Russia Prepared to Handle Debt Sanctions But Borrowing Costs May Increase, US Investor Says

WASHINGTON (Sputnik) – The Russian government is prepared to deal with new US sanctions against its debt, however, the costs of borrowing will grow as a result, Director of Navigator Principal Investors Kyle Shostak told Sputnik.

Earlier in the day, the United States introduced new sanctions against Russia, which, in particular, prohibit US financial institutions from buying Russian government bonds (OFZs) during primary placements after 14 June. However, they will still be able to buy and sell Russian government bonds on the secondary market.

“[It] will result in the overall increase of the share of the Russian banks and ruble funds in the OFZ market thus replacing foreigners”, Shostak said. “So, the net impact on the borrowing costs may not be too dramatic as a result, albeit somewhat painful in the short run. While Russia has never prohibited investors from participating in its ruble bond market, over the last decade, this market has learned and adapted to mostly rely on the Russian domestic investor base. So, it is more of an image issue than a reliance on foreign investors and as such will be something that the Russian government may be prepared more or less well to handle”.

Shostak called the most recent move by Washington “unprecedented in modern financial history”, and warned that it will lead to several issues.

“So-called non-residents currently own about 22%, or $41 billion of $185 billion worth of ruble-denominated OFZs (bonds of federal borrowing). At its peak, foreigners’ share was approximately 34% of which were ‘pure’ foreigners”, Shostak noted. “Of the 22% of non-resident bondholders, about 15% is Russian money abroad, basically foreign branches of Russian banks. So, at this point, non-Russian non-residents control about 7% of the total amount of the OFZ market. Traditionally, half of that was owned by US funds”.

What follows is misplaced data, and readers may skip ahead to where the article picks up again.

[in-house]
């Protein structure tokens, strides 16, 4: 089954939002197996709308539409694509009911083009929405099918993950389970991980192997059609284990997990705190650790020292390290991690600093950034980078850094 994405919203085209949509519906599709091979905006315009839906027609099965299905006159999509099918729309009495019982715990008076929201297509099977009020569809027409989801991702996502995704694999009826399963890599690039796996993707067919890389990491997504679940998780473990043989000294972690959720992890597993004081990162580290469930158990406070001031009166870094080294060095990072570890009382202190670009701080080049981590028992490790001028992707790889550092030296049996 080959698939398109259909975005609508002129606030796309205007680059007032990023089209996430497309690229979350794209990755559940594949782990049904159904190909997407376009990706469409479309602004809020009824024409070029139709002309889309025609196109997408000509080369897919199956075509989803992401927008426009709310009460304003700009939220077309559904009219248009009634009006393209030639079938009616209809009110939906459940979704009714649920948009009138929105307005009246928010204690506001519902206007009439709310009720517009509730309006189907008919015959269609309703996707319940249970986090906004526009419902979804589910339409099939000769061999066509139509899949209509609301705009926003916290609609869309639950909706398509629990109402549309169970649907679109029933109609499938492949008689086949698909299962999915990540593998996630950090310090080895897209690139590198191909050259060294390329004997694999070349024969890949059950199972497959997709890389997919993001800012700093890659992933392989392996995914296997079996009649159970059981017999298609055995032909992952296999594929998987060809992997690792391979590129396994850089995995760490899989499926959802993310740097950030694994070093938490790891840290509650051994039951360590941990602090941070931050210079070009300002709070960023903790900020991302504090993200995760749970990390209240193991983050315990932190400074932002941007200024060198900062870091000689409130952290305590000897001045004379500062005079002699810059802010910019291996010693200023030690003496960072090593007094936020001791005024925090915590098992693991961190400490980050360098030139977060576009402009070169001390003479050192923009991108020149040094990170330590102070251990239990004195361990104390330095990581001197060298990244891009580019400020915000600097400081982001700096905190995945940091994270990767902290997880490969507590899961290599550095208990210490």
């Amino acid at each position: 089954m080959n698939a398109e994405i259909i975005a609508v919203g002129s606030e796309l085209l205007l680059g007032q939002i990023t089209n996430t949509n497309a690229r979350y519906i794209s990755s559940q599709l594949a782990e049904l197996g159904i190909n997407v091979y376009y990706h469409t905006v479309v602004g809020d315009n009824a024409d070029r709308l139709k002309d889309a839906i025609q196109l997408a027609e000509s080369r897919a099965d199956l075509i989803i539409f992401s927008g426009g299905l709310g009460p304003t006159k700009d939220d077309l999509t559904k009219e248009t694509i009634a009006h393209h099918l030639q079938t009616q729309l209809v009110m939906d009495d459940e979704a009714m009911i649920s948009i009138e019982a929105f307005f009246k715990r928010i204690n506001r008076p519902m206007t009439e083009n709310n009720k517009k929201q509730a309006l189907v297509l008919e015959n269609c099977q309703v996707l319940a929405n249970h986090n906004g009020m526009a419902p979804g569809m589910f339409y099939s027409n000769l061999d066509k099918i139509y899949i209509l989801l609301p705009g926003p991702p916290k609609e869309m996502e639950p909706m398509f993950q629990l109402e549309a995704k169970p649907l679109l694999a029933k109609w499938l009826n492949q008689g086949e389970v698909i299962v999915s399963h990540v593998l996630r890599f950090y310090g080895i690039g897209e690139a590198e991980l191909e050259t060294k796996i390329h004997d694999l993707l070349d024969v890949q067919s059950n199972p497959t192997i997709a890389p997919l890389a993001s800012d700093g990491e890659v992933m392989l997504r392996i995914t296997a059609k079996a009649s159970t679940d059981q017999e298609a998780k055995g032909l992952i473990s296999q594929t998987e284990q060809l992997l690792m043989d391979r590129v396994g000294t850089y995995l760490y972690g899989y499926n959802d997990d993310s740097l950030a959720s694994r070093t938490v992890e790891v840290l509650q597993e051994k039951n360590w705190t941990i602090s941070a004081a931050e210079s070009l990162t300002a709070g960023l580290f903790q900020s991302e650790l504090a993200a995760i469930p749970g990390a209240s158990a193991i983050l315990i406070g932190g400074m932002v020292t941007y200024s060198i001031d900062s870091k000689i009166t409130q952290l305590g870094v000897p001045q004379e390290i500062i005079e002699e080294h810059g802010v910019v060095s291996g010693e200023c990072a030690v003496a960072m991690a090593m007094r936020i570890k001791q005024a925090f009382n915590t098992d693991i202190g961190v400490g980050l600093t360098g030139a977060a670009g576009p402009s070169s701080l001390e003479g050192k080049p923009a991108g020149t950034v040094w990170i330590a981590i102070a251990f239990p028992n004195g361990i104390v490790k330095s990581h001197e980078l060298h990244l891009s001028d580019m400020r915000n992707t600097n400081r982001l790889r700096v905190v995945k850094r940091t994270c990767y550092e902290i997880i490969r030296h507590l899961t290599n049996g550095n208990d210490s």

Shostak shared that he does not expect all investors to leave the market over the measure as some will continue to buy secondaries from primary dealers.

He believes it is highly likely that non-US foreign investors will replace the Americans.

Shostak went on to say that another implication of the new sanctions is that the measure will deter more compliance-cautious foreign buyers, who will opt not to “play with fire” under any circumstances.

“While it is hard to model the precise impact of their exodus, their fire sale may push the prices down and the yields up”, he added. “The overall costs of borrowing for the Russian government may increase as a result of the foreigners leaving the space”.

Asked about how the sanctions will affect the ruble, Shostak said, “The ruble will see more short-term volatility and may stay volatile until the exact impact of the new measure is fully known and priced in”.

“The net effect may be rather moderate, at least in the medium-to-long term”, he added. ” It’s not to be underestimated that the US government may be willing to keep the powder dry and be ready to implement a prohibition of secondary purchases should the first measures prove ineffective”.

The Bank of Russia said on Thursday it was monitoring the situation in the financial market after the United States imposed sanctions against Russian government debt, and will use all available tools to maintain financial stability, if necessary. The regulator noted that the share of foreign investors in the total volume of public debt and even more so in primary placements had significantly decreased over the past year.

The Russian Foreign Ministry said the US government’s actions are contrary to its declared intention to build pragmatic relations with Russia. The Foreign Ministry has notified US Ambassador to Russia John Sullivan that retaliatory measures by Moscow will be announced soon.

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